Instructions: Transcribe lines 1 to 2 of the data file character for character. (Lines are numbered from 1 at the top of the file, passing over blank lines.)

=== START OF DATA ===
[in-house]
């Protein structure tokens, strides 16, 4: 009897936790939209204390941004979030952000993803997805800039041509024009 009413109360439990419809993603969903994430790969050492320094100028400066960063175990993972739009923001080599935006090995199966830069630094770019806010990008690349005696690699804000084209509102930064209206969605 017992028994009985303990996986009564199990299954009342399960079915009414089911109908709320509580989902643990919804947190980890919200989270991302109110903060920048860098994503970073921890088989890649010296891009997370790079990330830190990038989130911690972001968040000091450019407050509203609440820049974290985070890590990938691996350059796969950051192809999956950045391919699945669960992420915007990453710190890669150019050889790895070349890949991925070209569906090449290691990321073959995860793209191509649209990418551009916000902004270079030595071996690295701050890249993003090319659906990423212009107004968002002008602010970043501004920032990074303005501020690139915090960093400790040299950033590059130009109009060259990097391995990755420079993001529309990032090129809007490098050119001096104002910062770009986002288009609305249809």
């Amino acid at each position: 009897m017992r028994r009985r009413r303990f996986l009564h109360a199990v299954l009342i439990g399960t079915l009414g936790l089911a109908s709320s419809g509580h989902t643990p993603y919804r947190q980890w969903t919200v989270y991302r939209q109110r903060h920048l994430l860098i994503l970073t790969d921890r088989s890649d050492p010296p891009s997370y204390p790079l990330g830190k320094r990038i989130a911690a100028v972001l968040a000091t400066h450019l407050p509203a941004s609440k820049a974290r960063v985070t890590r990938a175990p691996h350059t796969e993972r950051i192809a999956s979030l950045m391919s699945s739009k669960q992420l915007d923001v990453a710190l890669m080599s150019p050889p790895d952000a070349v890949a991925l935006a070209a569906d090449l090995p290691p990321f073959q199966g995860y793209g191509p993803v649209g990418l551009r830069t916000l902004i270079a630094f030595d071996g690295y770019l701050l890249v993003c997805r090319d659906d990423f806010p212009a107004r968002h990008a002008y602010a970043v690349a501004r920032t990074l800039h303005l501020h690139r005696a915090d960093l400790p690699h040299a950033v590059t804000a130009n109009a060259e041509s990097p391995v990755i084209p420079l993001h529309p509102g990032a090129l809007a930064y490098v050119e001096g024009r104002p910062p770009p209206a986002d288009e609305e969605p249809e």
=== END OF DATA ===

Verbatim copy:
[in-house]
């Protein structure tokens, strides 16, 4: 009897936790939209204390941004979030952000993803997805800039041509024009 009413109360439990419809993603969903994430790969050492320094100028400066960063175990993972739009923001080599935006090995199966830069630094770019806010990008690349005696690699804000084209509102930064209206969605 017992028994009985303990996986009564199990299954009342399960079915009414089911109908709320509580989902643990919804947190980890919200989270991302109110903060920048860098994503970073921890088989890649010296891009997370790079990330830190990038989130911690972001968040000091450019407050509203609440820049974290985070890590990938691996350059796969950051192809999956950045391919699945669960992420915007990453710190890669150019050889790895070349890949991925070209569906090449290691990321073959995860793209191509649209990418551009916000902004270079030595071996690295701050890249993003090319659906990423212009107004968002002008602010970043501004920032990074303005501020690139915090960093400790040299950033590059130009109009060259990097391995990755420079993001529309990032090129809007490098050119001096104002910062770009986002288009609305249809």